Submitted by Mike Curran, Mark McKelvie, and Dr. Michael Jong

Diabetes is an emerging chronic disease among the Innu of Labrador that is quickly growing in prevalence. In the Innu, prevalence peaks at 45-49 years of age, much younger than the prevalence rates seen in non-aboriginal populations. In the recent years the Innu population in the Upper Lake Melville area has seen an 89% increase in diabetes prevalence, from 9,489 per 100,000 in 2005 to 17,932 per 100,000 in 2008. This trend is expected to continue given the congruently increasing risk factors seen in the population; obesity, sedentary lifestyles and poor eating patterns.

The objective our project is to determine whether the promotion of Nutshimit (the practice of traditional activities and consumption of traditional foods) is a viable approach to prevention and management of diabetes among Labrador Innu.

Thanks to IGA funding, we were able to:

  • Hire an Innu research partner
  • Send our research team to travel to the land with the Innu providing additional context to the study
  • Help our research team give back to the participants in the form of activities and education on the land
  • Provide necessary recording equipment to perform the study
  • Provide a prize draw to entice participants to come forward to share their stories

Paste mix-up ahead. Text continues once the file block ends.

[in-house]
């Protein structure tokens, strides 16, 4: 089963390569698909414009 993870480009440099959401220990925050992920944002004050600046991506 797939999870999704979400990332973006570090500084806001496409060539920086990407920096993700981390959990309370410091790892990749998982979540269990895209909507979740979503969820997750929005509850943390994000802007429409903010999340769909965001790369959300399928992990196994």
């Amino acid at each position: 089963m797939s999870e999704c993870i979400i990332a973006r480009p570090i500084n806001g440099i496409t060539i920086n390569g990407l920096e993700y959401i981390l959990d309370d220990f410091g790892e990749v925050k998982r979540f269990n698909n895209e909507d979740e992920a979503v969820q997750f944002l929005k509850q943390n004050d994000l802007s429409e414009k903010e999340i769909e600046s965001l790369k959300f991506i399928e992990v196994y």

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We collected the data for our project during the Sheshatshiu Community Gathering that is held on the traditional lands of Gull Island each fall. Over 200 tents are set up for 1-2 weeks; members either live on the land or visit during the Gathering. Buses bring members unable to stay on the land daily (this includes elders and those with chronic illnesses). Activities range from traditional living to live entertainment with music and comedy during the gathering.

Our research team spent seven days on the land, living in traditional tents. The group joined the medical contingent, offering medical support and teaching children about sports and a healthy lifestyle. Three of the seven days were dedicated to the study, where we met with family elders, heard many stories, and conducted focus groups.

In the future, we will draft a research paper to present to the community and later submit for publication. We will also be presenting our results at a medical conference.